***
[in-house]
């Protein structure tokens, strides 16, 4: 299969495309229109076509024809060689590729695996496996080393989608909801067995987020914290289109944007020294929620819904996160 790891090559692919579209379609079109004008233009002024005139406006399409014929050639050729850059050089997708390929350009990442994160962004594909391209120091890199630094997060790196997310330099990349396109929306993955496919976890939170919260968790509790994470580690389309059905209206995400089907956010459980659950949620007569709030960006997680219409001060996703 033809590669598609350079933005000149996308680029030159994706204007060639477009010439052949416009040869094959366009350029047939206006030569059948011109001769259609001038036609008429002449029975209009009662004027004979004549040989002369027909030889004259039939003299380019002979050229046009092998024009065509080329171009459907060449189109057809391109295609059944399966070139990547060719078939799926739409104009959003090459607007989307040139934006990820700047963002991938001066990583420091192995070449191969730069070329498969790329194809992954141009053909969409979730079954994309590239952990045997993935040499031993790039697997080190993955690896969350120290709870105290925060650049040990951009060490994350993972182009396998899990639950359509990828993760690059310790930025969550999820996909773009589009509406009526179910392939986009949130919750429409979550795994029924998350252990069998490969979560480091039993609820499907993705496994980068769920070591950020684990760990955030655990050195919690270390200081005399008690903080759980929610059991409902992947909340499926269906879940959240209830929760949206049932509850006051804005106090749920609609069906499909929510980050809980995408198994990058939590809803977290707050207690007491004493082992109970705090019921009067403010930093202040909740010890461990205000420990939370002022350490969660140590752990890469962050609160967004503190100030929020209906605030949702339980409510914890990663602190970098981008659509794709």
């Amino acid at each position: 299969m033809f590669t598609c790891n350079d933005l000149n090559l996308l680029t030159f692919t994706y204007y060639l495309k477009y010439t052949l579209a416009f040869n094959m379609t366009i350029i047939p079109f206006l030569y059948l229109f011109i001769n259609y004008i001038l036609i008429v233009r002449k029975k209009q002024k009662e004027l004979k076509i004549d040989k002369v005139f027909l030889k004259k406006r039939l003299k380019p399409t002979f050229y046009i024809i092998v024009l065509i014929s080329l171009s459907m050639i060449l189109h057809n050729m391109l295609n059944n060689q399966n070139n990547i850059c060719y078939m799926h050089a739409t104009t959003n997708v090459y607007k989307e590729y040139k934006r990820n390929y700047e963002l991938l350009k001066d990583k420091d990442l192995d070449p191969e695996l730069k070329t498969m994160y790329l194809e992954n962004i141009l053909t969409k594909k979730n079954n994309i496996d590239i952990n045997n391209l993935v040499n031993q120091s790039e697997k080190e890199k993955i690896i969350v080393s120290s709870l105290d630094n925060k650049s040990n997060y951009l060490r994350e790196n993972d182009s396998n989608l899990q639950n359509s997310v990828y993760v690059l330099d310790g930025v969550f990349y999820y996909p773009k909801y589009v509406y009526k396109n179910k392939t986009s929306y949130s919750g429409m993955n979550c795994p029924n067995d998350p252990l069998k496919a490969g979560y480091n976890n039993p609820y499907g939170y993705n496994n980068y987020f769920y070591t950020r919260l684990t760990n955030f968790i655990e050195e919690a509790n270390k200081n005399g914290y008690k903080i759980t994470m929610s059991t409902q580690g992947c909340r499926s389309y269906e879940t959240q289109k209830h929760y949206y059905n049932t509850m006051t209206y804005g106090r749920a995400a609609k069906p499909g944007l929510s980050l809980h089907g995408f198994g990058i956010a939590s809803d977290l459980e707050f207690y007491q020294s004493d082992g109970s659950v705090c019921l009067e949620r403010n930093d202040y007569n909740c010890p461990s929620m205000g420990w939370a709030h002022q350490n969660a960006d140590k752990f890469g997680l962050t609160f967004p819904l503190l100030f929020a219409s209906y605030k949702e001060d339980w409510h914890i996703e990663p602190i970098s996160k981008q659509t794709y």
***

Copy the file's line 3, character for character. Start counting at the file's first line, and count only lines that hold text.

């Amino acid at each position: 299969m033809f590669t598609c790891n350079d933005l000149n090559l996308l680029t030159f692919t994706y204007y060639l495309k477009y010439t052949l579209a416009f040869n094959m379609t366009i350029i047939p079109f206006l030569y059948l229109f011109i001769n259609y004008i001038l036609i008429v233009r002449k029975k209009q002024k009662e004027l004979k076509i004549d040989k002369v005139f027909l030889k004259k406006r039939l003299k380019p399409t002979f050229y046009i024809i092998v024009l065509i014929s080329l171009s459907m050639i060449l189109h057809n050729m391109l295609n059944n060689q399966n070139n990547i850059c060719y078939m799926h050089a739409t104009t959003n997708v090459y607007k989307e590729y040139k934006r990820n390929y700047e963002l991938l350009k001066d990583k420091d990442l192995d070449p191969e695996l730069k070329t498969m994160y790329l194809e992954n962004i141009l053909t969409k594909k979730n079954n994309i496996d590239i952990n045997n391209l993935v040499n031993q120091s790039e697997k080190e890199k993955i690896i969350v080393s120290s709870l105290d630094n925060k650049s040990n997060y951009l060490r994350e790196n993972d182009s396998n989608l899990q639950n359509s997310v990828y993760v690059l330099d310790g930025v969550f990349y999820y996909p773009k909801y589009v509406y009526k396109n179910k392939t986009s929306y949130s919750g429409m993955n979550c795994p029924n067995d998350p252990l069998k496919a490969g979560y480091n976890n039993p609820y499907g939170y993705n496994n980068y987020f769920y070591t950020r919260l684990t760990n955030f968790i655990e050195e919690a509790n270390k200081n005399g914290y008690k903080i759980t994470m929610s059991t409902q580690g992947c909340r499926s389309y269906e879940t959240q289109k209830h929760y949206y059905n049932t509850m006051t209206y804005g106090r749920a995400a609609k069906p499909g944007l929510s980050l809980h089907g995408f198994g990058i956010a939590s809803d977290l459980e707050f207690y007491q020294s004493d082992g109970s659950v705090c019921l009067e949620r403010n930093d202040y007569n909740c010890p461990s929620m205000g420990w939370a709030h002022q350490n969660a960006d140590k752990f890469g997680l962050t609160f967004p819904l503190l100030f929020a219409s209906y605030k949702e001060d339980w409510h914890i996703e990663p602190i970098s996160k981008q659509t794709y």